An analysis of the 140-year history of the Australian equities market allows the identification of underlying cycles that define share price movements over different time frames. The average annual cycle shows little change in the market’s position in late October from where it was at the beginning of May. A ten-year cycle typically displays share price weakness early in each decade that precedes a period of strong price growth as the end of the decade then is approached. Another cycle shows the market to be proceeding in discrete steps through a structured sequence of major support/resistance levels whose positioning is determined by the same recursive process that generates the Fibonacci number sequence.

Such cycles mirror the two-phase expansion-then-consolidation patterns that are observed in our natural environment, resulting in a pulsed form of growth. Their identification can provide a blueprint for the stock market’s normal volatility limits and its likely major turning points, thereby assisting the management of capital risk.

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Can we time the stock market?           

Percy Allan AM (Market Timing Pty Ltd)

Shares are a key component of most investor's portfolios, but many people are turned off by the roller coaster ride that comes with buying and holding shares regardless of market conditions.  Is it possible to enjoy market rallies and avoid the downturns?  

In this presentation, Percy Allan will describe a timing system based on technical indicators that issues signals for getting into and out of the market.  Back-testing over 28 years shows that market timing strategies can beat a buy-and-hold approach by between 2% and 3% a year, with far less downside risk.

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Are we valuing stocks correctly?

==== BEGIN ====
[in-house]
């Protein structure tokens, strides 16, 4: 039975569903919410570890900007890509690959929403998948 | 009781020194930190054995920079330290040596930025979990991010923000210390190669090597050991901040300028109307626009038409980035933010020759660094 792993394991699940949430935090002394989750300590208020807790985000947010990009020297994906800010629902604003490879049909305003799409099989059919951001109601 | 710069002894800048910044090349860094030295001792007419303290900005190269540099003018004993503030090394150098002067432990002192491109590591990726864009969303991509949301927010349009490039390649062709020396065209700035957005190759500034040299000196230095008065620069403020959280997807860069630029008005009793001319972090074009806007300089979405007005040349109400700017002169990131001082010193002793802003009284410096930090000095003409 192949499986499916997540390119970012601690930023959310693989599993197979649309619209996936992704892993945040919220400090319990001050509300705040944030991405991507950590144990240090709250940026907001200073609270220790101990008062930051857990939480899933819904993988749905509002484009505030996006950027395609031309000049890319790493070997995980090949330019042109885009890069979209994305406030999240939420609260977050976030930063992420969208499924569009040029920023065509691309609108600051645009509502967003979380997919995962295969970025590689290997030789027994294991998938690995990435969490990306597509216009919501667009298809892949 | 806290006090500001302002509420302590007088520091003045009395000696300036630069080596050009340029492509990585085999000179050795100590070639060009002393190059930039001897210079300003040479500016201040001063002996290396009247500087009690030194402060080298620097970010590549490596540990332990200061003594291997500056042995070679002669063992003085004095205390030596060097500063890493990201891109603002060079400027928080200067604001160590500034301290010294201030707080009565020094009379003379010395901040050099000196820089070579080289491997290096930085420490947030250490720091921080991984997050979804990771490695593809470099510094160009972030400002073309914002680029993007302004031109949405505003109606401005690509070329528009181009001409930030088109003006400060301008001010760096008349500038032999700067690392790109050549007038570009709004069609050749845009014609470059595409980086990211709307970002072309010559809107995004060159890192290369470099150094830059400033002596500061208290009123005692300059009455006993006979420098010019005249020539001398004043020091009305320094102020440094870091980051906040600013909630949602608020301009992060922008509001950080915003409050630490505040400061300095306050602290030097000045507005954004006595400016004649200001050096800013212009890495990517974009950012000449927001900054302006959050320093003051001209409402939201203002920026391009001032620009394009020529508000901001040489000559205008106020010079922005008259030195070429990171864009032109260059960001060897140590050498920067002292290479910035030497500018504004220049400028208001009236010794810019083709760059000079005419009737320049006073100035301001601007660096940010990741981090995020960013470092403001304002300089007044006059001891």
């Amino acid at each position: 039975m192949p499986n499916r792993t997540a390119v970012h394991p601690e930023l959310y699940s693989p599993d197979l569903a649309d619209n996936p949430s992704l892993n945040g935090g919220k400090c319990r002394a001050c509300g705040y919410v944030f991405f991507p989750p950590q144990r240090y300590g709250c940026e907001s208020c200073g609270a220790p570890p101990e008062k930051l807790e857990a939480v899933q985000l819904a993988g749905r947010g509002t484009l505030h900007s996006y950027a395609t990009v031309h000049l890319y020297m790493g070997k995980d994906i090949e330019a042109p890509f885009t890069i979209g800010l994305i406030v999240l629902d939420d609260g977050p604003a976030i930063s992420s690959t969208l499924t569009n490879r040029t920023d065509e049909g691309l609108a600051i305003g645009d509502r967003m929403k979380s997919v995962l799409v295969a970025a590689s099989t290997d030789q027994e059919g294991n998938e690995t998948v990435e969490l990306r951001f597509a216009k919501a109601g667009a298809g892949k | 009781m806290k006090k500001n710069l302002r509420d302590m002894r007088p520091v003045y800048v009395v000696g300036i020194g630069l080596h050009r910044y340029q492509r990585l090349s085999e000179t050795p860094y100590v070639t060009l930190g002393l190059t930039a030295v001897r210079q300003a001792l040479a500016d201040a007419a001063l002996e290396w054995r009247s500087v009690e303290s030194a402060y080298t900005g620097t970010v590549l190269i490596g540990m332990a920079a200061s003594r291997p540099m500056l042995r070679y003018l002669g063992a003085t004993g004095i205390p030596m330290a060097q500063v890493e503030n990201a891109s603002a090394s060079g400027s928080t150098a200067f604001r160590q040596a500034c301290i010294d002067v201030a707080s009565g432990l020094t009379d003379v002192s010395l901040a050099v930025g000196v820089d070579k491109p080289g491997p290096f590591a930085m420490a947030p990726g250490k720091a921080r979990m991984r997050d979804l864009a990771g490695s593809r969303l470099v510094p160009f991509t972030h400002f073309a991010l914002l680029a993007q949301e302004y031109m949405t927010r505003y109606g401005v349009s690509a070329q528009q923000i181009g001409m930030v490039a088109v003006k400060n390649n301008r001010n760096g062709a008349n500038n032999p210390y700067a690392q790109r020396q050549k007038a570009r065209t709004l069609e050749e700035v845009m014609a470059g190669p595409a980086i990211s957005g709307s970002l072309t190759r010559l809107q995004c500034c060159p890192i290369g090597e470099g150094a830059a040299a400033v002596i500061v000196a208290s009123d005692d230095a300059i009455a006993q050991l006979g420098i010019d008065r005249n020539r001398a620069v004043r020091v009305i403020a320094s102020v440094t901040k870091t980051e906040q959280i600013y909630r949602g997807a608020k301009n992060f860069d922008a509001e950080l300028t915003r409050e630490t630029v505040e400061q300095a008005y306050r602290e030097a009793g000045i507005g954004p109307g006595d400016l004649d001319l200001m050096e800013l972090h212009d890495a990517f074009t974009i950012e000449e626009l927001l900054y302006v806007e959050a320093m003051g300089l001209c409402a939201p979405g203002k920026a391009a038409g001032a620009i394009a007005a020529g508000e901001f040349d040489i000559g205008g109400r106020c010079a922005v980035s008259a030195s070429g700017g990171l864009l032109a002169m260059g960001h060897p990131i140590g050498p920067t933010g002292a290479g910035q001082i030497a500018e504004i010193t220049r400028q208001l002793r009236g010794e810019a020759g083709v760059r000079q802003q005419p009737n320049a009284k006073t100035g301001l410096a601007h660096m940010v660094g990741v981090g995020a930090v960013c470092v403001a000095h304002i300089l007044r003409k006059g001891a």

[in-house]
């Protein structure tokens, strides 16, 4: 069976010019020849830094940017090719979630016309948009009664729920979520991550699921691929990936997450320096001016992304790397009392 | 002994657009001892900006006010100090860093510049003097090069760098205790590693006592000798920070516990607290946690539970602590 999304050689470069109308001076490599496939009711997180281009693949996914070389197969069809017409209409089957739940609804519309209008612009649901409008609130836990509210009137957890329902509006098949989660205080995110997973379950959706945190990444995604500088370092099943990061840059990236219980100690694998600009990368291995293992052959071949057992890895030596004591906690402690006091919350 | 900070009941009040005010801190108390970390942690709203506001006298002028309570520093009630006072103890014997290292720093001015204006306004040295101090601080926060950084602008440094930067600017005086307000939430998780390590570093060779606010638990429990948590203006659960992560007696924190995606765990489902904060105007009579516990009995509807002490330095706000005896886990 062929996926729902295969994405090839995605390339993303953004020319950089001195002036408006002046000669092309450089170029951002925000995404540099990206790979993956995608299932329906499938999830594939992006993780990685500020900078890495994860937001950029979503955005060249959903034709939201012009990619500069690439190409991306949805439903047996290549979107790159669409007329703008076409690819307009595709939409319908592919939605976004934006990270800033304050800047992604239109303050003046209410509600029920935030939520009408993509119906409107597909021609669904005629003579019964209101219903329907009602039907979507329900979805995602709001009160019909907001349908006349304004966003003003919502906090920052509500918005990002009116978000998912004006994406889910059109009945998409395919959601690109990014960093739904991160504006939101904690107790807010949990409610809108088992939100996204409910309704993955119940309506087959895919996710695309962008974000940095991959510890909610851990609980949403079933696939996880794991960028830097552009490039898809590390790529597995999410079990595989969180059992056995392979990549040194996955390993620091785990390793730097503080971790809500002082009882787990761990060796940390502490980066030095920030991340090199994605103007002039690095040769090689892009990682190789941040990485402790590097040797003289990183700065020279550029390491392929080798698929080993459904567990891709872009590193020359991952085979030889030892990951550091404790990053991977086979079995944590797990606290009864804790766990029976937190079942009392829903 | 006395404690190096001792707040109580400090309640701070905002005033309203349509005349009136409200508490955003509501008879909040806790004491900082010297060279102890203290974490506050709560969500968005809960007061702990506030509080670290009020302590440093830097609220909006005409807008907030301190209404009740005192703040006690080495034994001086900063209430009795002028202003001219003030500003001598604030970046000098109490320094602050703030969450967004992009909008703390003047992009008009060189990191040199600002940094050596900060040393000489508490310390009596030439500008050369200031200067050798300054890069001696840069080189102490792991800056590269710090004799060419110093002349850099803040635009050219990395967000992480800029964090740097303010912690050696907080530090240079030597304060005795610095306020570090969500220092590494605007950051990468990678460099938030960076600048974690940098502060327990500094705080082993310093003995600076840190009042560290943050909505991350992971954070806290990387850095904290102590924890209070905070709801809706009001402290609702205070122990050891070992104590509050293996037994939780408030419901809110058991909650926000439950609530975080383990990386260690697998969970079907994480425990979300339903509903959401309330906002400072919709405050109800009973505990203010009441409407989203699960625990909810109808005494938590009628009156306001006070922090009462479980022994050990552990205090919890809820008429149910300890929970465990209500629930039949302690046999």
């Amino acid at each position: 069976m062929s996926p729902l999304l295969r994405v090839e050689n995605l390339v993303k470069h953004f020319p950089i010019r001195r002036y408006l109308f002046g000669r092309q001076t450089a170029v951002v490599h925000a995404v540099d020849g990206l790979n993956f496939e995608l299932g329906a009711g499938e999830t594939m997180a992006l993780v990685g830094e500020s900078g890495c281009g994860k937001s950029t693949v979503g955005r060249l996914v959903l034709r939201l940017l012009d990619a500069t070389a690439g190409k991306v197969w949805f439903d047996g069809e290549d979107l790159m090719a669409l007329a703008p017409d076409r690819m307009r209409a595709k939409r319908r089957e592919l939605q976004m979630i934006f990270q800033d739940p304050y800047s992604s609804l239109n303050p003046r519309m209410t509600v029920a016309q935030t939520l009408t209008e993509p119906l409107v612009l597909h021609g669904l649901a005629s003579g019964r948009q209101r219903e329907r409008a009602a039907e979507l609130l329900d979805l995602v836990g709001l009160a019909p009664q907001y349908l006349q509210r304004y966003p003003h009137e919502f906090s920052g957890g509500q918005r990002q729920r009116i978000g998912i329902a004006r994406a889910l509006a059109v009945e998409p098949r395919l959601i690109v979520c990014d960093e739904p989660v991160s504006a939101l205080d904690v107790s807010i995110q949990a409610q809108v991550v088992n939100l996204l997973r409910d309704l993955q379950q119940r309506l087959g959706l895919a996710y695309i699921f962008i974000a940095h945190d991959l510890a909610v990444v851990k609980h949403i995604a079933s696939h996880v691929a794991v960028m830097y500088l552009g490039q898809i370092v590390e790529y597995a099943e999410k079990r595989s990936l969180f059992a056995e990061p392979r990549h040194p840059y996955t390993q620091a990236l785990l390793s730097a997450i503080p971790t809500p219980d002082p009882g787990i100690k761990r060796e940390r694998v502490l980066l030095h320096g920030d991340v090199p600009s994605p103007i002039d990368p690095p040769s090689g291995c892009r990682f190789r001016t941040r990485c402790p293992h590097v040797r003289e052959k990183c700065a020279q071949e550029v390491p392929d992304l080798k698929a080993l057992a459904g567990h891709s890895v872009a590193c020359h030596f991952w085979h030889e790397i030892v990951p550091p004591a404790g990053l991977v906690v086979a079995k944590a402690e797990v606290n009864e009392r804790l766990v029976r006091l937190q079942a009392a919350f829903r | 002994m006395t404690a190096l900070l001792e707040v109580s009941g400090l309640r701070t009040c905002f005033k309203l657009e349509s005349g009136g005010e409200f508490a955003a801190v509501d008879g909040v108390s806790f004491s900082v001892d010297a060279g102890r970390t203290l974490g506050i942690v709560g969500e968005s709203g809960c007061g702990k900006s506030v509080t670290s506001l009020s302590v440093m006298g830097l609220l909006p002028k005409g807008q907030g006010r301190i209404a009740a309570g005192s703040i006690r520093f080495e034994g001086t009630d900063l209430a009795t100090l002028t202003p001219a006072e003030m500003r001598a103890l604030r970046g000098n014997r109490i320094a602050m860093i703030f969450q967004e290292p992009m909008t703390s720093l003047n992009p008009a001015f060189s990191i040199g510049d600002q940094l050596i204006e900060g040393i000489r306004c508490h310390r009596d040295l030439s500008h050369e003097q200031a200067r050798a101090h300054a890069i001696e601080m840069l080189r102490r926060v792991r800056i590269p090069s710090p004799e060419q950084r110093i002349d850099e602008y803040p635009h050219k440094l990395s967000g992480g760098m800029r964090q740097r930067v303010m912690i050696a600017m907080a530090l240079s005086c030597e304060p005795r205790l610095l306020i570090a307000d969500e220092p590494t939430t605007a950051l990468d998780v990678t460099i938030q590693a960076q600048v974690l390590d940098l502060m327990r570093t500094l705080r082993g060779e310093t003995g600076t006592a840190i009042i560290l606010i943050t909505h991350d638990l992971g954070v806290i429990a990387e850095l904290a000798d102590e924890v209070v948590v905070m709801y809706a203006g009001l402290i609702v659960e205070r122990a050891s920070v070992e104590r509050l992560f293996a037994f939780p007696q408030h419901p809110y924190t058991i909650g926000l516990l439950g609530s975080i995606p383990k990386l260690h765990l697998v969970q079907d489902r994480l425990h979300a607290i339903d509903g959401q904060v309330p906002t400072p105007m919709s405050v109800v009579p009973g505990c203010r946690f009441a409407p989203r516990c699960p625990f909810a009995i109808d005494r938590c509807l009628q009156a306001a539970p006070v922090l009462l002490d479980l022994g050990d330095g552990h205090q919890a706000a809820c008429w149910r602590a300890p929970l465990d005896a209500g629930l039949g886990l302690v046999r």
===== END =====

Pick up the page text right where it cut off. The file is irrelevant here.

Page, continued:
Hugh Dive (Aurora Funds Management)

In the financial press close attention is paid to how analysts rate individual companies, even though they frequently changes their opinion. Depending on the reputation and influence of the analyst in question, “Buy” calls are greeted with joy and rising share price. “Sell” causes concern and the stock price falls. “Neutral” calls tend to result in ambivalence.  In this presentation Hugh Dive will delve into the strengths and weaknesses of commonly used methods to value a company and how valuations can change over time.   

Further, the ultra-low risk free rates that we are experiencing across the developed world poses interesting questions for analysts who value companies. Low interest rates can contribute to asset price bubbles as it can corrupt the discount rates being applied to valuing companies, and often assume that our recent experience of interest rates will occur into perpetuity

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Options for volatile times: Protecting the downside         

Graeme O'Brien (Manager of Equity Derivatives, ASX)

Depending on your portfolio, you have probably experienced a decline in value recently. Market volatility is the new norm with the S&P/ASX 200 often up or down 1% or more each day. Hope is a wonderful thing, but where do you go for cover when uncertainty looms? You could look at alternative investments such as holding cash or bonds and then get back into equities when things settle down. Maybe, but chopping and changing asset allocation can become a full time job let alone losing out on dividend income and franking credits. This is where options can assist in creating a portfolio where you control the risk level that you are prepared to accept.

Graham will uncover a few simple steps on how to manage your share portfolio in good times and bad.